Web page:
It was probably five in the morning when I woke up hearing sounds of thunder. I first thought it was really a thunderstorm that suddenly broke. But it was not. I went out of the room and heard the booming sound of guns and the rattling of machine guns from the verandah of the house.
Meanwhile, other occupants of the house, my friend’s family and servants, had rushed to the verandah, wondering what was happening. We soon figured out that the sounds were coming from the other side of the lake, likely Road 32. We were wondering if the sounds were created by bombs that could have been planted by some terrorists (there were indeed many incidents of bomb blasts in Dhaka at the time).
The gun fire and booming sound of explosives soon abated. But our concerns and worries did not abate. The nagging question of what and who caused this explosion and where it was happening would soon be answered when a relative called over the phone and asked us to tune in to the radio.
We tuned in to the radio only to hear that catastrophic voice of Major Dalim announcing the assassination of Bangabandhu and declaring a coup under the leadership of Khandakar Mushtaq Ahmed. He also announced a dawn to dusk curfew, the imposition of martial law indefinitely, and severe punishment to those who would defy this coup.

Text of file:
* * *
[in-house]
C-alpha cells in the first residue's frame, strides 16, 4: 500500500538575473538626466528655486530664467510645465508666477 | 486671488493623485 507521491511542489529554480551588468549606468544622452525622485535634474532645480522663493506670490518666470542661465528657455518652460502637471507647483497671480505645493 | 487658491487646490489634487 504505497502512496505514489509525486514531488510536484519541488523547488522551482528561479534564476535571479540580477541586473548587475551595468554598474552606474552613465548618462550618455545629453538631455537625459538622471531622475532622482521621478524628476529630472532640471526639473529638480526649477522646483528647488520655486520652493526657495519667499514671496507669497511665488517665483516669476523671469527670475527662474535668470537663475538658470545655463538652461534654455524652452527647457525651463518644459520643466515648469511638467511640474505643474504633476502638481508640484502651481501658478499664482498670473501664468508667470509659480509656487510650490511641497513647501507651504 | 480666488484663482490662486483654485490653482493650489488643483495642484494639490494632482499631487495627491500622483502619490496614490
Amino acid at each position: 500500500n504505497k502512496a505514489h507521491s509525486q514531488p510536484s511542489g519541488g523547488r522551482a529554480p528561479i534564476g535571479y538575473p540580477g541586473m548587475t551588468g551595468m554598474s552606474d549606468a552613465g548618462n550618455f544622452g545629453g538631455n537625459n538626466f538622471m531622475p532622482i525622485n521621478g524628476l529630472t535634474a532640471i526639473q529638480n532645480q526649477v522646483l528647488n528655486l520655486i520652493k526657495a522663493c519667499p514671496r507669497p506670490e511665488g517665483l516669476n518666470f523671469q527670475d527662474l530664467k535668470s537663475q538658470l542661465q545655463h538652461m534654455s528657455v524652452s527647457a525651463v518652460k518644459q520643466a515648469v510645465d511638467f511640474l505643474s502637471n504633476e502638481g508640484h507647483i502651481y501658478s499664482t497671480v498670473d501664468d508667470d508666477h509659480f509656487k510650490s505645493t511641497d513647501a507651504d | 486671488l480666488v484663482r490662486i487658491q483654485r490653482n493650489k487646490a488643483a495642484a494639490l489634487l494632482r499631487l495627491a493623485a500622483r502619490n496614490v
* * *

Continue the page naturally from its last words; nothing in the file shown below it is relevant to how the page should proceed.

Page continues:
The day had hardly dawned and therefore there would be no traffic at that hour even on a normal day. But somehow, I felt that the entire neighbourhood had turned eerily quiet. The announcement of curfew and martial law over the radio shook me considerably. Is this true? Has Sheikh Mujib really been killed? Has the government really been toppled by the army? What about his ministers and above all, my own minister Kamaruzzaman?
As I was asking myself these troubling questions, not knowing what I should do, things had settled down quite a bit -- there were no more sounds of guns. Dhanmondi in those days was not a heavily trafficked place and therefore, an absence of cars was not a subject of notice. But nevertheless, I could hear sounds of rickshaws across the lake. Probably, these rickshaw-pullers had not heard of the curfew announcement.
My concern was, if I would be able to drive over to the minister’s house who also lived in Dhanmondi, a few streets away. Besides the curfew order, my other obstacle was the car itself. I had told the driver of my government car to take it to the Secretariat garage last night since I was being driven by my friend. Nevertheless, I called the minister’s residence an hour later, probably about 7am, to enquire about his welfare. He received the call and in a shaky voice asked if I could come over with my car. I told him that the car was in the garage a few miles away, but I could arrange a ride from my relative. He said he would wait.